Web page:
The Differences Between RFID and NFC

The 21st century is filled with new technologies to make daily life easier. Part of this technological advancement comes from hands-free wireless connectivity between devices. Specifically, RFID and NFC networks have made little transactions, like using a keycard or smartphone to make a transaction, effortless. Still, it’s important to know the differences between RFID and NFC technologies and how they work in our daily life.


RFID stands for radiofrequency identification. It’s used to identify and track objects via tags. These tags contain radio transponders that receive and transmit valuable data. There are two types of RFID tags to know: passive tags and active tags. Passive tags use RFID energy through radio waves. These use three types of frequency ranges: low frequency (LF), high frequency (HF), and ultra-high frequency (UHF). Active tags, on the other hand, use a battery and can read at a greater distance. RFID has become popular in commercial use, like credit cards and retail products. The cards use memory chips to store data that an RFID can read.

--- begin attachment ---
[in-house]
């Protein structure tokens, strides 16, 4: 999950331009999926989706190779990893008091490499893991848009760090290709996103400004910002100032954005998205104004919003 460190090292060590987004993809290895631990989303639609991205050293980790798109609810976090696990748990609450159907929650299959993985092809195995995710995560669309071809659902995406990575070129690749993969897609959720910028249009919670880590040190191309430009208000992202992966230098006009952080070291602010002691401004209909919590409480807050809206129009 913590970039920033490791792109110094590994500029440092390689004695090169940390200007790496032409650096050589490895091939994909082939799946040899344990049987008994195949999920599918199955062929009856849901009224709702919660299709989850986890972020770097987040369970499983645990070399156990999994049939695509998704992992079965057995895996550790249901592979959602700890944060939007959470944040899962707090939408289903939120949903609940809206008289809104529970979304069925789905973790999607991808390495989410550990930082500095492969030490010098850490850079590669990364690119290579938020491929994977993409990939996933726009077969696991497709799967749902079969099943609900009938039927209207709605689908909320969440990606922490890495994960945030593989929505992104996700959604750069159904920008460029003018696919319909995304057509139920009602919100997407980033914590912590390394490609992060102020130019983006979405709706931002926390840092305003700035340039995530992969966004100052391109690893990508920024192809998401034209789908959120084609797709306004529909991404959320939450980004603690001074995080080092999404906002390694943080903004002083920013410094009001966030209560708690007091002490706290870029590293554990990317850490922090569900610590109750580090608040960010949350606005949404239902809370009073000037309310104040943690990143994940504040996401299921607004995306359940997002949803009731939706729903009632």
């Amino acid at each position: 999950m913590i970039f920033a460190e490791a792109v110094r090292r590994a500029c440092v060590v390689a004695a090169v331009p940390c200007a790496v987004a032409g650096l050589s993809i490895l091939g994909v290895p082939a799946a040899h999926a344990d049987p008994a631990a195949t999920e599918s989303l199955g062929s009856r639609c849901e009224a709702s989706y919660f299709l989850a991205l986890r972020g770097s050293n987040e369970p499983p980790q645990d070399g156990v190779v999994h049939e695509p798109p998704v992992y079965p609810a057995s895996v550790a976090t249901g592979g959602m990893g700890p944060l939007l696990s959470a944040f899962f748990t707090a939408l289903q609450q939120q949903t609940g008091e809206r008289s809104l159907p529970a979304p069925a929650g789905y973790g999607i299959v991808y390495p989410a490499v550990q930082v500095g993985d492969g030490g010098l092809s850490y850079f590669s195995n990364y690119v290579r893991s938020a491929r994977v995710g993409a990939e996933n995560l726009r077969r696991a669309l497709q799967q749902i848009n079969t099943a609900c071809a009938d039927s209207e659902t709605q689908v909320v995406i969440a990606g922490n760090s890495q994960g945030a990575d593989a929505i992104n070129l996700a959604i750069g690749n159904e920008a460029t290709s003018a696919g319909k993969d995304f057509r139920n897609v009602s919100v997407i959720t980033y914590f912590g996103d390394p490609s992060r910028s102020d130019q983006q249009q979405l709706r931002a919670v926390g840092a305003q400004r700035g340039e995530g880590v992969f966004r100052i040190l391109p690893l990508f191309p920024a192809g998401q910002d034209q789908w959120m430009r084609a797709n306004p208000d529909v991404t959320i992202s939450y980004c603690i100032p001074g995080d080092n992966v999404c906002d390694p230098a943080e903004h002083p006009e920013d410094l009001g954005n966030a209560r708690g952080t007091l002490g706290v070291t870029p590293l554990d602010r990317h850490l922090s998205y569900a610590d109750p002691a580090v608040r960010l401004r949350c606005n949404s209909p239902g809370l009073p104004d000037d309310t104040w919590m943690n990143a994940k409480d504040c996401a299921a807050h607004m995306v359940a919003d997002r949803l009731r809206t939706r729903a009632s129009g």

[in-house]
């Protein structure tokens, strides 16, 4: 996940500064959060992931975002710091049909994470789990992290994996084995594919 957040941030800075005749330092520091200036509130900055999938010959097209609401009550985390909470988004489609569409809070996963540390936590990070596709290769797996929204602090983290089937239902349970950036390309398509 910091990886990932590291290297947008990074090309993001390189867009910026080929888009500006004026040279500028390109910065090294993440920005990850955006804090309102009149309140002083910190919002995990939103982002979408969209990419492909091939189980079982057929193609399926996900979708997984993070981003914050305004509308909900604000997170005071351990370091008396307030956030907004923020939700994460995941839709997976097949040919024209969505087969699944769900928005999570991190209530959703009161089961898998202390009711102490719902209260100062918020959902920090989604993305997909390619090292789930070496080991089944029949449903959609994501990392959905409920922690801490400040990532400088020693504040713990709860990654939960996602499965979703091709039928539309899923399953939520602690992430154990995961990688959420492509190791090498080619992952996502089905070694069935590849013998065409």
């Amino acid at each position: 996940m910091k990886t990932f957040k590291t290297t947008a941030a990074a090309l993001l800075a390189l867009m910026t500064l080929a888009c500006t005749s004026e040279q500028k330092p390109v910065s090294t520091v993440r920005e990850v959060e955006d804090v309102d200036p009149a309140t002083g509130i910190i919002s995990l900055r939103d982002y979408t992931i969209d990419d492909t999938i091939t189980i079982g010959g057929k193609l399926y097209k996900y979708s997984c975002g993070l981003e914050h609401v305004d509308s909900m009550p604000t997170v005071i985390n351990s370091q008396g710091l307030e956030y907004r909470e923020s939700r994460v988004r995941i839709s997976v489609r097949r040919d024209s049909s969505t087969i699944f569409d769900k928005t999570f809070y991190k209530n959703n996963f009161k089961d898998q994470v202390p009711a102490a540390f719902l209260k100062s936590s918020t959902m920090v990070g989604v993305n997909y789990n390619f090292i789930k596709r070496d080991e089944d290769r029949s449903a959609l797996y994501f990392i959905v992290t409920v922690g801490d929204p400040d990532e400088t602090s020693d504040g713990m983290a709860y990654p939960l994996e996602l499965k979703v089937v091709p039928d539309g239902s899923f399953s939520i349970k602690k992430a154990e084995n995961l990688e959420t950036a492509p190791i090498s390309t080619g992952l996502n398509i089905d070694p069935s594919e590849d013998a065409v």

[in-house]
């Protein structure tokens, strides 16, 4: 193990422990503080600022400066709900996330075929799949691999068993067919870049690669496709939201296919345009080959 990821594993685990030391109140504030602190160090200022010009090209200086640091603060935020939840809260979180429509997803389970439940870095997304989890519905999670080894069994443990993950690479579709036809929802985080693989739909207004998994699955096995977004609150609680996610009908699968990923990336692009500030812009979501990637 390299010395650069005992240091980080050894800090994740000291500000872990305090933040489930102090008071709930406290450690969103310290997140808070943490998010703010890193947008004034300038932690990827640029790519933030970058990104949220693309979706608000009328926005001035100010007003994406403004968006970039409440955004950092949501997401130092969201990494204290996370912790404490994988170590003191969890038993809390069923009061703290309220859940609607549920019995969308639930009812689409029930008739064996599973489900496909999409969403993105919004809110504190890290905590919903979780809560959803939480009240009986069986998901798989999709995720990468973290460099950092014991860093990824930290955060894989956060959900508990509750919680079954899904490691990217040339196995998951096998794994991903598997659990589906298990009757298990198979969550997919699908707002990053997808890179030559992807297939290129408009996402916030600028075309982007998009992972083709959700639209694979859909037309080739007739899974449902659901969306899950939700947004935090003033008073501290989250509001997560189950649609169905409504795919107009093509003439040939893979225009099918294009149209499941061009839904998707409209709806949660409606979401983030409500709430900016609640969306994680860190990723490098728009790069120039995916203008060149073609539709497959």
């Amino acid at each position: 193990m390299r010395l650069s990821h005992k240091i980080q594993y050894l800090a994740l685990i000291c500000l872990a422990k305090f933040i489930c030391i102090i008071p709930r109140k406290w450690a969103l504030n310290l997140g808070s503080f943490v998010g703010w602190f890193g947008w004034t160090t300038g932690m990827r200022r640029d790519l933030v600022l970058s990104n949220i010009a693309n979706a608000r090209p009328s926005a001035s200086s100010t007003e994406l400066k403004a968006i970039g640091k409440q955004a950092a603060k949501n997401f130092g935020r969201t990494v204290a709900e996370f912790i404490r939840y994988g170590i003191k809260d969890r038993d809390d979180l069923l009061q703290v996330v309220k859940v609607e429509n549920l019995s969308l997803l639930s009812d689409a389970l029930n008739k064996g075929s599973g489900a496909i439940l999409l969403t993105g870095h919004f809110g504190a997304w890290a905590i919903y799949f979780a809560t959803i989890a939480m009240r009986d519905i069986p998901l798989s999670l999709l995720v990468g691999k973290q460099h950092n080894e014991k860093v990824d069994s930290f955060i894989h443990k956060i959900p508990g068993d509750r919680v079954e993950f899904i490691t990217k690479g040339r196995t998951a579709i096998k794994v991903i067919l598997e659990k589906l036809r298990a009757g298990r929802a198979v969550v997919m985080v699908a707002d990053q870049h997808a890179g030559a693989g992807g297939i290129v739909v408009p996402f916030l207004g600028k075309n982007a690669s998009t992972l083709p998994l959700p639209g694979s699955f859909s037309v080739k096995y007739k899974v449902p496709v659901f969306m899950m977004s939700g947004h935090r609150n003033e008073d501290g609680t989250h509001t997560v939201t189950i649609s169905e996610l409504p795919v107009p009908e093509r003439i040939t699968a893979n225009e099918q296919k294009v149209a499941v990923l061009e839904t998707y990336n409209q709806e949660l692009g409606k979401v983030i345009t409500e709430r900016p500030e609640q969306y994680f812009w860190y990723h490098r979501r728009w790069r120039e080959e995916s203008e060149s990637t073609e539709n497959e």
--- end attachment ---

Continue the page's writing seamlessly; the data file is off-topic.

NFC stands for near-field communication and acts similarly to RFID devices. NFC technologies use wireless connections between two devices. NFC is used to identify documents, keycards, contactless payment, and electronic tickets. There are also passive and active NFC tags. Passive tags use NFC technology to communicate with the initiator-provided magnetic field. Active tags use both the initiator and target device to transmit data between devices.

What’s the Difference?

While both use wireless network technology, there are some key differences between RFID and NFC technologies. RFID identifies items via radio waves, while NFC is an offshoot of RFID. NFC is a type of HF RFID and acts as both an NFC reader and tag. For RFID tags, there is a separate reader. Also, NFC readers must be within a few centimeters of each other to work compatibly. It’s ideal for peer-to-peer communication, such as quick contactless payment or sharing data. Passive RFID readers can work up to a broadcast range of 25 meters, while active readers function up to 100 meters. Since NFC is a type of HF RFID, some NFC devices can read passive RFID tags, which give NFC more usable opportunities than RFID devices.

Still, both types of wireless data communication face threats from scammers, hackers, and criminals. Since a lot of financial decisions are made with contactless and cashless transactions, these rely on RFID and NFC technologies. Fortunately, you can protect your information and data with a thin aluminum wallet. The Fantom Wallet has RFID- and NFC-blocking capability to dampen the signals and reduce data theft. Check out our build-your-own option to customize the perfect wallet for you.